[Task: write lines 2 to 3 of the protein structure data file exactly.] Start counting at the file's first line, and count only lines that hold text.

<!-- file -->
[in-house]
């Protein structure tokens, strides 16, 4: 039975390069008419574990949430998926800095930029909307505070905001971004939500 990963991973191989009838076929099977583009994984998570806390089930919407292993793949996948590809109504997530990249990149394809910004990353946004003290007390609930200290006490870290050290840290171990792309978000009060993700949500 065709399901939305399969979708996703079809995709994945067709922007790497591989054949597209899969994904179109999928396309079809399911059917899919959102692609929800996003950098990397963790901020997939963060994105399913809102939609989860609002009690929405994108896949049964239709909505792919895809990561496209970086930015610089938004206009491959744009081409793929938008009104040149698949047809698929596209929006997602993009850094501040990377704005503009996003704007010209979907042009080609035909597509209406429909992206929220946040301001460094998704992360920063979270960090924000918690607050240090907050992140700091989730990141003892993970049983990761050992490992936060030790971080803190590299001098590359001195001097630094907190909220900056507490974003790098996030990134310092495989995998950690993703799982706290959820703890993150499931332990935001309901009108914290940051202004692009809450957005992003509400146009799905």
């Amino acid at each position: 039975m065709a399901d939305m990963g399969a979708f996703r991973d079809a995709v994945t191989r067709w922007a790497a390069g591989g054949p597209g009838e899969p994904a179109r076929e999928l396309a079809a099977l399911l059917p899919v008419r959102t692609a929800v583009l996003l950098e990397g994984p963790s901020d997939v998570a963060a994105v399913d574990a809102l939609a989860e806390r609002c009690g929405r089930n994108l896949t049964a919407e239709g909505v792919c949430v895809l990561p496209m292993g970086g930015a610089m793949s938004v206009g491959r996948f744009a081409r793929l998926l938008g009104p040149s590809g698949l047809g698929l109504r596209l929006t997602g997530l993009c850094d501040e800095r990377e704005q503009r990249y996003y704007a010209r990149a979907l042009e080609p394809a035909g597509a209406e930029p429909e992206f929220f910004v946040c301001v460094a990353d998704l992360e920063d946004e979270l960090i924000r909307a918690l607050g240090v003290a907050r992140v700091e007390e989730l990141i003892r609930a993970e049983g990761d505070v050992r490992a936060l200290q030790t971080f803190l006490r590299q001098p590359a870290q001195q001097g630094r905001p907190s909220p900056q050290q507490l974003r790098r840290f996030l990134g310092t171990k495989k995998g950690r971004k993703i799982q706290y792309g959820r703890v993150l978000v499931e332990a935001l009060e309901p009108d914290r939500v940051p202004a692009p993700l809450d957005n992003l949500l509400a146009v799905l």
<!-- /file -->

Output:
């Protein structure tokens, strides 16, 4: 039975390069008419574990949430998926800095930029909307505070905001971004939500 990963991973191989009838076929099977583009994984998570806390089930919407292993793949996948590809109504997530990249990149394809910004990353946004003290007390609930200290006490870290050290840290171990792309978000009060993700949500 065709399901939305399969979708996703079809995709994945067709922007790497591989054949597209899969994904179109999928396309079809399911059917899919959102692609929800996003950098990397963790901020997939963060994105399913809102939609989860609002009690929405994108896949049964239709909505792919895809990561496209970086930015610089938004206009491959744009081409793929938008009104040149698949047809698929596209929006997602993009850094501040990377704005503009996003704007010209979907042009080609035909597509209406429909992206929220946040301001460094998704992360920063979270960090924000918690607050240090907050992140700091989730990141003892993970049983990761050992490992936060030790971080803190590299001098590359001195001097630094907190909220900056507490974003790098996030990134310092495989995998950690993703799982706290959820703890993150499931332990935001309901009108914290940051202004692009809450957005992003509400146009799905």
């Amino acid at each position: 039975m065709a399901d939305m990963g399969a979708f996703r991973d079809a995709v994945t191989r067709w922007a790497a390069g591989g054949p597209g009838e899969p994904a179109r076929e999928l396309a079809a099977l399911l059917p899919v008419r959102t692609a929800v583009l996003l950098e990397g994984p963790s901020d997939v998570a963060a994105v399913d574990a809102l939609a989860e806390r609002c009690g929405r089930n994108l896949t049964a919407e239709g909505v792919c949430v895809l990561p496209m292993g970086g930015a610089m793949s938004v206009g491959r996948f744009a081409r793929l998926l938008g009104p040149s590809g698949l047809g698929l109504r596209l929006t997602g997530l993009c850094d501040e800095r990377e704005q503009r990249y996003y704007a010209r990149a979907l042009e080609p394809a035909g597509a209406e930029p429909e992206f929220f910004v946040c301001v460094a990353d998704l992360e920063d946004e979270l960090i924000r909307a918690l607050g240090v003290a907050r992140v700091e007390e989730l990141i003892r609930a993970e049983g990761d505070v050992r490992a936060l200290q030790t971080f803190l006490r590299q001098p590359a870290q001195q001097g630094r905001p907190s909220p900056q050290q507490l974003r790098r840290f996030l990134g310092t171990k495989k995998g950690r971004k993703i799982q706290y792309g959820r703890v993150l978000v499931e332990a935001l009060e309901p009108d914290r939500v940051p202004a692009p993700l809450d957005n992003l949500l509400a146009v799905l």